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The Mad Men Book Club

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It is with heavy hearts that we bid farewell to Mad Men. One of the early lights of television’s so-called Golden Age, Mad Men was unlike anything else when it premiered on AMC in 2007. Set in the slick world of New York City advertising and featuring stylish period costumes, it looked more like a big-budget Hollywood feature than cable TV. But what made Mad Men strike such a chord among viewers goes far beyond the show’s aesthetics. A deep and heartfelt exploration of America during the 1960s, a period of intense and rapid social change, Mad Men has tackled the themes of social mobility, suburban alienation, sexism, feminism, homophobia, and racism, issues that have gone on to define the last five decades. As we prepare to say goodbye to Don Draper, Peggy Olson, Roger Sterling, and Joan Holloway, here are the books to keep the conversation flowing once this iconic show has gone dark.


Revolutionary Road
by Richard Yates

An evocative portrayal of the opulent desolation of the American suburbs, Revolutionary Road is perhaps literature’s most penetrating portrait of the Mad Men era. The story of a couple who have lived on the assumption that greatness is only just around the corner, Richard Yates demonstrates with heartbreaking compassion and remorseless clarity how Frank and April betray not only each other, but their best selves.


The Feminine Mystique
by Betty Friedan

Landmark, groundbreaking, classic—these adjectives barely do justice to the impact of The Feminine Mystique. Published in 1963, it gave a pitch-perfect description of “the problem that has no name,” the insidious beliefs and institutions that undermined women’s confidence in their intellectual capabilities and kept them in the home. No doubt Betty Draper needed to pick up a copy of this feminist manifesto.


The Best of Everything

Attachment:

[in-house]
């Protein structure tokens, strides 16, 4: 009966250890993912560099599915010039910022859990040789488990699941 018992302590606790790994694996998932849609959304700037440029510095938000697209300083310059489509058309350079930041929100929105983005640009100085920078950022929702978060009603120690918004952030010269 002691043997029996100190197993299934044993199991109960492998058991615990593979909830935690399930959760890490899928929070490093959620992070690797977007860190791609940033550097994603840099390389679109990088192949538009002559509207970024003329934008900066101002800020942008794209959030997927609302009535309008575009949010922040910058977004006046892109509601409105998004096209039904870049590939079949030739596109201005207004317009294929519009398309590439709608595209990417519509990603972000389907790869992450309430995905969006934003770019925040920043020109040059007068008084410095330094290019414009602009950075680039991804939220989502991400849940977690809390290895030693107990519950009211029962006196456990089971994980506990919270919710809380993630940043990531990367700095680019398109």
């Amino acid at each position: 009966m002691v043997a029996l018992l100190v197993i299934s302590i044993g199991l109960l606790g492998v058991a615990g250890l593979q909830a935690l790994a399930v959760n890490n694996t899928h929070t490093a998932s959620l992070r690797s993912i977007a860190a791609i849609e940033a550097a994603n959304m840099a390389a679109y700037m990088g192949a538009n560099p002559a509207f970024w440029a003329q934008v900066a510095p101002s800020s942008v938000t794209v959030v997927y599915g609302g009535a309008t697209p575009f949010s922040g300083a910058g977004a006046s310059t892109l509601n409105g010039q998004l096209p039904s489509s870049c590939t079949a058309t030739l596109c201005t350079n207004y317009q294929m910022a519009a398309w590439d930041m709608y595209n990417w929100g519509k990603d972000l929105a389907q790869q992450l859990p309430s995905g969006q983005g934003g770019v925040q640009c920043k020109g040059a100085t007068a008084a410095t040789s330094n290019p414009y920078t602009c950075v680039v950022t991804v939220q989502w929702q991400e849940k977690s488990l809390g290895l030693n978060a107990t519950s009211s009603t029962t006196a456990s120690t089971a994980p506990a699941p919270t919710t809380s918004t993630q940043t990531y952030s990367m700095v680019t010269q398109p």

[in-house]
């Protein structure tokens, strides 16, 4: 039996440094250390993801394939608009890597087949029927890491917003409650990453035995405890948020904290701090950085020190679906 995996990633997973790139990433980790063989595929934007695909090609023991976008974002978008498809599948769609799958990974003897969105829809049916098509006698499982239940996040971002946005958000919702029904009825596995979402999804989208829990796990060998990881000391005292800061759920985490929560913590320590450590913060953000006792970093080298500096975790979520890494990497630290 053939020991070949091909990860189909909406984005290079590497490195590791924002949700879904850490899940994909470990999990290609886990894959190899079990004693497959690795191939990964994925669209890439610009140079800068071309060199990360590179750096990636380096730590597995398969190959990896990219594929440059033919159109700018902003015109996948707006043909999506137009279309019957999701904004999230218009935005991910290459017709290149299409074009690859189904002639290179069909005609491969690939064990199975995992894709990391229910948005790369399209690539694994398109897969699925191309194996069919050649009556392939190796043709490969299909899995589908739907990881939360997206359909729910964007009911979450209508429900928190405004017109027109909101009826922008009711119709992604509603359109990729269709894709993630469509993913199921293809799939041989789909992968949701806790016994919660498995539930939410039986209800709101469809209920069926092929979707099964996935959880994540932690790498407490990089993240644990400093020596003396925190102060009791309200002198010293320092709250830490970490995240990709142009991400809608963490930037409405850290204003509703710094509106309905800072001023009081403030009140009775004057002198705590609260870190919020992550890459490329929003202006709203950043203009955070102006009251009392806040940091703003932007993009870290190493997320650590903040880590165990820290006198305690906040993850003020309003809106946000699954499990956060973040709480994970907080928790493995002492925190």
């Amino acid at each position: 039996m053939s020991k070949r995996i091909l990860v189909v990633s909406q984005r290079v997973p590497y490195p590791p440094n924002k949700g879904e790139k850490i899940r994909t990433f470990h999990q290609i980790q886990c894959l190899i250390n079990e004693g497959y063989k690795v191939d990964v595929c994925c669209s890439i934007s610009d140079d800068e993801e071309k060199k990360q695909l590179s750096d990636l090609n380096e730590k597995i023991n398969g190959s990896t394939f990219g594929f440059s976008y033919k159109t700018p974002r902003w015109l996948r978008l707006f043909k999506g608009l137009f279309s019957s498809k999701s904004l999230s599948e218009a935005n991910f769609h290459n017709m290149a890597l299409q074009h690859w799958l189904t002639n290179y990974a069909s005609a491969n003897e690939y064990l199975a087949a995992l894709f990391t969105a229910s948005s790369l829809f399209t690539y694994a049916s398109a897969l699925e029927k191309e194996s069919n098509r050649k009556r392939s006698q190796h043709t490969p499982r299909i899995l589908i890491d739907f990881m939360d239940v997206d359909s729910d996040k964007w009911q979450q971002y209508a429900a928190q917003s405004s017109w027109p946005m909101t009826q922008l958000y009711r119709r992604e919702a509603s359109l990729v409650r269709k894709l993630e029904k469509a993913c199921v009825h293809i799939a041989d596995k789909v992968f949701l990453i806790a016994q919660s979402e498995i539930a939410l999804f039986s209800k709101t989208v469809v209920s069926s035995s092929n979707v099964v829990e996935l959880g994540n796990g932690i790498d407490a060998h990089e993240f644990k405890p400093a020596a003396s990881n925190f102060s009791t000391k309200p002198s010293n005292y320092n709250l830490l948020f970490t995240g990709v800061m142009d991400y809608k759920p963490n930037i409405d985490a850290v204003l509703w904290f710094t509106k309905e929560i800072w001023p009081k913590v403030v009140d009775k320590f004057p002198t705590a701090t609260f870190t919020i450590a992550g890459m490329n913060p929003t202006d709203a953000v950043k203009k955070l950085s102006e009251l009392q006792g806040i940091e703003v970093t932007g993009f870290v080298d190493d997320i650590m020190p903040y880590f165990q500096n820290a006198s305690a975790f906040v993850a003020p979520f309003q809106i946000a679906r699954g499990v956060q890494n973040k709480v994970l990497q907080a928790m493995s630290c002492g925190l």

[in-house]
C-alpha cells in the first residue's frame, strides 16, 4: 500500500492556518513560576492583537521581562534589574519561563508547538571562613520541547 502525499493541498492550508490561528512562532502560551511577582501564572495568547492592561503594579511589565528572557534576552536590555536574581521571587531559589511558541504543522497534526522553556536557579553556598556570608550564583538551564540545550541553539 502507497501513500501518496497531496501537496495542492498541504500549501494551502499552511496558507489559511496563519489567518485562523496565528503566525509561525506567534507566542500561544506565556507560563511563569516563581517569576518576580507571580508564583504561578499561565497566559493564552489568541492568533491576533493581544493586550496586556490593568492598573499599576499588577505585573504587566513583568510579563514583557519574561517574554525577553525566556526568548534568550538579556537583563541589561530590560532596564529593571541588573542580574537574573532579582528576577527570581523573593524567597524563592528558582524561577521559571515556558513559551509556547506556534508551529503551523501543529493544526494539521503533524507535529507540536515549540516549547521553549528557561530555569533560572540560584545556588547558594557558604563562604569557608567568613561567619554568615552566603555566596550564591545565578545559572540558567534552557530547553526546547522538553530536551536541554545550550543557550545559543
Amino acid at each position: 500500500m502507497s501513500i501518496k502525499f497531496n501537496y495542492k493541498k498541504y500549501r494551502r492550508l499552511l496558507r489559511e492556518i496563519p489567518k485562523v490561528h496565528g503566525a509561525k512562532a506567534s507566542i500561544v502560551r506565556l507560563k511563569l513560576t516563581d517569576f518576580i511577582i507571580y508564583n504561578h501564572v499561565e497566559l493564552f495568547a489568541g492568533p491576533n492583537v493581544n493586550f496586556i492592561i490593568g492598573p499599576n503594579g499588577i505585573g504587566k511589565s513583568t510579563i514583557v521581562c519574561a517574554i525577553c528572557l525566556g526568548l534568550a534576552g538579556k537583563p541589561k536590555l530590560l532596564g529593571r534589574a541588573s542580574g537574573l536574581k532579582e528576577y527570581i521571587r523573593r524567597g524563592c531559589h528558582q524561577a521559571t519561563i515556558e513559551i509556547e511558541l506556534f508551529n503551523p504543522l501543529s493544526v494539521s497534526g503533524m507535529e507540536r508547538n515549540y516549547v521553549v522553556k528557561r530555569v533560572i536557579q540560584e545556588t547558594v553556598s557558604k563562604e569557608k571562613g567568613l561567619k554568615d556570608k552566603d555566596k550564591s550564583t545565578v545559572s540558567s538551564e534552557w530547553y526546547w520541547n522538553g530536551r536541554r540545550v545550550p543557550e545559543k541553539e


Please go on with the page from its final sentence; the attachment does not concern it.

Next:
by Rona Jaffe

The story of five young women employed at a New York publishing company, this classic electrified readers when it was first published in 1958. Following the women’s adventures with intelligence and sympathy, it remains touchingly true to the personal and professional struggles that women face.


Lean In
by Sheryl Sandberg
Fifty years later: enter Sheryl Sandberg, COO of Facebook and one of Time’s 100 Most Influential People in the World. Ask most women whether they have the right to equality at work and the answer will be a resounding yes, but ask the same women whether they feel confident asking for a raise, a promotion, or equal pay, and some reticence creeps in. Sandberg examines what women can do to make the small changes in their lives that can have effects on a larger scale. We can easily imagine Peggy reading this feminist manifesto on her lunch break.

From Those Wonderful Folks Who Gave You Pearl Harbor: Front-Line Dispatches from the Advertising War
by Jerry Della Femina

Vividly reminiscent of the goings-on at Sterling Cooper—the late nights, the three-martini lunches, the sex on couches, and the actual work of plugging products—this is the story of what Madison Avenue was really like in the 1960s. A worldwide bestseller when first published in 1970, this memoir was penned by a real “Mad Man,” a fifty-year veteran of the ad industry who served as an adviser on the first season of the show.